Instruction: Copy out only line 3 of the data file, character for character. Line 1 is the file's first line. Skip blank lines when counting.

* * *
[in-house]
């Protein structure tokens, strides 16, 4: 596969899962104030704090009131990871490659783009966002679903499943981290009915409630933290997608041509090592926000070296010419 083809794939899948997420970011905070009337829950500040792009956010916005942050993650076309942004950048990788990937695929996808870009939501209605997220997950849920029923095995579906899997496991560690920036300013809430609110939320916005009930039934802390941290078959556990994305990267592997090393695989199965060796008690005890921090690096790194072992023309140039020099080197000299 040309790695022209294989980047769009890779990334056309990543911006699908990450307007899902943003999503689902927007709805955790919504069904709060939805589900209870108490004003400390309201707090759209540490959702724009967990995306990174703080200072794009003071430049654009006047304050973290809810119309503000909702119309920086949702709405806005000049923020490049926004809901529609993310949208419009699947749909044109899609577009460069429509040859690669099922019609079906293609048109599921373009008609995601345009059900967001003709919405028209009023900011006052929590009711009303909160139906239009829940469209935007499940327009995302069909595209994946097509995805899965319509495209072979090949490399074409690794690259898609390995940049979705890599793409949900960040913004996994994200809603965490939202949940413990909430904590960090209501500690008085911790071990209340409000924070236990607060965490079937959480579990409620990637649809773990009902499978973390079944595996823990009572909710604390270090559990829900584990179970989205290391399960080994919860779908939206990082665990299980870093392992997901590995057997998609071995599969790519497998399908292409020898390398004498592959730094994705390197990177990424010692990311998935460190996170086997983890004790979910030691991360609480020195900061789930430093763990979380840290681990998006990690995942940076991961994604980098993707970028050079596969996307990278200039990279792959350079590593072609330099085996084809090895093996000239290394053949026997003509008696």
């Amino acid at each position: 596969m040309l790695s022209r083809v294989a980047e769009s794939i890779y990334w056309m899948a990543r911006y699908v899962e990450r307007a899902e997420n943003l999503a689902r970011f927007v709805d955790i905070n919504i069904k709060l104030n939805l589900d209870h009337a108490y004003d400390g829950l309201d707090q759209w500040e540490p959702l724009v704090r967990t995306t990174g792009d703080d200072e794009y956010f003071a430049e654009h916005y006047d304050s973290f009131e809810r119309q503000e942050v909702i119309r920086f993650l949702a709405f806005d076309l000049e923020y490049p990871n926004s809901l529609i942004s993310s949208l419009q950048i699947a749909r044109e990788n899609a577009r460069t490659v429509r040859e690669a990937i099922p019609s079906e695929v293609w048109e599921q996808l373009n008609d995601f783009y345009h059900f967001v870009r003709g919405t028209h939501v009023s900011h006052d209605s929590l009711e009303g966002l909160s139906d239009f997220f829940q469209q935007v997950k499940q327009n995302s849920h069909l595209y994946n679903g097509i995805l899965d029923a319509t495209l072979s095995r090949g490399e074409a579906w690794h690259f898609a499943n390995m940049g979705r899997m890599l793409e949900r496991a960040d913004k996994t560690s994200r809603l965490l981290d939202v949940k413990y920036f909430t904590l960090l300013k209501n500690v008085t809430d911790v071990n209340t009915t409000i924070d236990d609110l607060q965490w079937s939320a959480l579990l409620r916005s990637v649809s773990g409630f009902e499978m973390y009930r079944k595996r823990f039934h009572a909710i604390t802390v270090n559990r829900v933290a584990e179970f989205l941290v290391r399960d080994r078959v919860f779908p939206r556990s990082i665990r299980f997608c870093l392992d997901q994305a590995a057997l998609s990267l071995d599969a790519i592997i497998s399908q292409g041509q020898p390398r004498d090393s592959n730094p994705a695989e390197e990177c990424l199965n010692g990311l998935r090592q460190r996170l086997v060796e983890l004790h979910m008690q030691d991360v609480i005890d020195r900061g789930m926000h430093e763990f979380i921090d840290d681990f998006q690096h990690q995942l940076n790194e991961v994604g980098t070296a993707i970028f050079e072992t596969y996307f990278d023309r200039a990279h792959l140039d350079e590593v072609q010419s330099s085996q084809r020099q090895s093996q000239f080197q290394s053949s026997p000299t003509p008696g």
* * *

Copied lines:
């Amino acid at each position: 596969m040309l790695s022209r083809v294989a980047e769009s794939i890779y990334w056309m899948a990543r911006y699908v899962e990450r307007a899902e997420n943003l999503a689902r970011f927007v709805d955790i905070n919504i069904k709060l104030n939805l589900d209870h009337a108490y004003d400390g829950l309201d707090q759209w500040e540490p959702l724009v704090r967990t995306t990174g792009d703080d200072e794009y956010f003071a430049e654009h916005y006047d304050s973290f009131e809810r119309q503000e942050v909702i119309r920086f993650l949702a709405f806005d076309l000049e923020y490049p990871n926004s809901l529609i942004s993310s949208l419009q950048i699947a749909r044109e990788n899609a577009r460069t490659v429509r040859e690669a990937i099922p019609s079906e695929v293609w048109e599921q996808l373009n008609d995601f783009y345009h059900f967001v870009r003709g919405t028209h939501v009023s900011h006052d209605s929590l009711e009303g966002l909160s139906d239009f997220f829940q469209q935007v997950k499940q327009n995302s849920h069909l595209y994946n679903g097509i995805l899965d029923a319509t495209l072979s095995r090949g490399e074409a579906w690794h690259f898609a499943n390995m940049g979705r899997m890599l793409e949900r496991a960040d913004k996994t560690s994200r809603l965490l981290d939202v949940k413990y920036f909430t904590l960090l300013k209501n500690v008085t809430d911790v071990n209340t009915t409000i924070d236990d609110l607060q965490w079937s939320a959480l579990l409620r916005s990637v649809s773990g409630f009902e499978m973390y009930r079944k595996r823990f039934h009572a909710i604390t802390v270090n559990r829900v933290a584990e179970f989205l941290v290391r399960d080994r078959v919860f779908p939206r556990s990082i665990r299980f997608c870093l392992d997901q994305a590995a057997l998609s990267l071995d599969a790519i592997i497998s399908q292409g041509q020898p390398r004498d090393s592959n730094p994705a695989e390197e990177c990424l199965n010692g990311l998935r090592q460190r996170l086997v060796e983890l004790h979910m008690q030691d991360v609480i005890d020195r900061g789930m926000h430093e763990f979380i921090d840290d681990f998006q690096h990690q995942l940076n790194e991961v994604g980098t070296a993707i970028f050079e072992t596969y996307f990278d023309r200039a990279h792959l140039d350079e590593v072609q010419s330099s085996q084809r020099q090895s093996q000239f080197q290394s053949s026997p000299t003509p008696g």